Throughout our time in the hospital, the pediatrician kept coming in to check if I had milk yet. Um, you work in a maternity ward, don't you know that is not immediate? Apparently the doctors and nurses were not up to date on the necessity for and small quantity of colostrum that can sustain a baby in the first few days. He was not even two days old and they were pressuring me to give him formula or sugar water. Sugar water? What decade do we live in? I kept resisting until the next day when I agreed to give him formula with a syringe. Everything I read said absolutely do not give the baby a bottle or nipple confusion will ensue. I had enough issues with latching to not even go down that road. I knew in my heart that Bug was just fine, but they had sent my into a downward worry spiral. So the nurse brought in a syringe with 20 mL of formula and shamed me when I returned it after he had eaten 7 mL. I knew, and confirmed with my doula, that 7 mL was more than enough for feeding a three day old.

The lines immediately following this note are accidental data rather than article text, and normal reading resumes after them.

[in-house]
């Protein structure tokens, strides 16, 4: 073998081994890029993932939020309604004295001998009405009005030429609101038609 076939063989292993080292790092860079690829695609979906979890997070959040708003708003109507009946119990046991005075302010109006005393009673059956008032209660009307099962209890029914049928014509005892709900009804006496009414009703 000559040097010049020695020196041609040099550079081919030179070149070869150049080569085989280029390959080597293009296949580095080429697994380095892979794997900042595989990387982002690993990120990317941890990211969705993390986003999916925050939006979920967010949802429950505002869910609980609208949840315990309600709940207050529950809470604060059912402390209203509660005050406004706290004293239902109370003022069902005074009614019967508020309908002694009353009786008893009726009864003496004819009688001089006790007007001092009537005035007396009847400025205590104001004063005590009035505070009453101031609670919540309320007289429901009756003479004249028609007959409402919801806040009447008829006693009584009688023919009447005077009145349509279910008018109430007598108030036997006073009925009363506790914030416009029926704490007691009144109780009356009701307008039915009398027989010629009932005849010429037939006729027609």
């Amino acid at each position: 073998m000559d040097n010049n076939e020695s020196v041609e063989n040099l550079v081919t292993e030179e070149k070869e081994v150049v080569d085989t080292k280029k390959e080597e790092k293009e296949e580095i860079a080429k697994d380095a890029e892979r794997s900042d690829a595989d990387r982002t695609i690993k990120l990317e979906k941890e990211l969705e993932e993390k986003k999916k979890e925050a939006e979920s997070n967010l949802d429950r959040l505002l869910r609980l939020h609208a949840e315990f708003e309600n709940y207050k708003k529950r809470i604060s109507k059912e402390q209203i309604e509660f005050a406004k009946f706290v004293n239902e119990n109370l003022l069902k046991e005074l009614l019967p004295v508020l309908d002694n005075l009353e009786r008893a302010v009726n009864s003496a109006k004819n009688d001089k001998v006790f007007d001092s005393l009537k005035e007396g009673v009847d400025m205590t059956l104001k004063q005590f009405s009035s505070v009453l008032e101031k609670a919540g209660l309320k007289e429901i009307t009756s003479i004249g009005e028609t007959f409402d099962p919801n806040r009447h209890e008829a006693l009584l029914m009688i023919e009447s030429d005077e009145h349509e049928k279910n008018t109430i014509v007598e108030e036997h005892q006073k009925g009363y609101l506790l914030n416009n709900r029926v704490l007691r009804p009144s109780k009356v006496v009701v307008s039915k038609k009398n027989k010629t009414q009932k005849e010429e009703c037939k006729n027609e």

There were other issues at the hospital, but in the end Bug latched and we were both well enough to go home. My milk came in and he was eating around the clock. Latching was still tricky, so I was doing a few things to draw out my nipples, such as using an empty syringe or pumping for a few minutes before feeding. This on top of his constant un- and re-latching made my nipples so chapped and sore. I cringed before each feed and used deep breathing to make it through the pain. It felt like Bug was rubbing sandpaper across my chest rather than lovingly suckling. On the plus side, I never cracked or bled.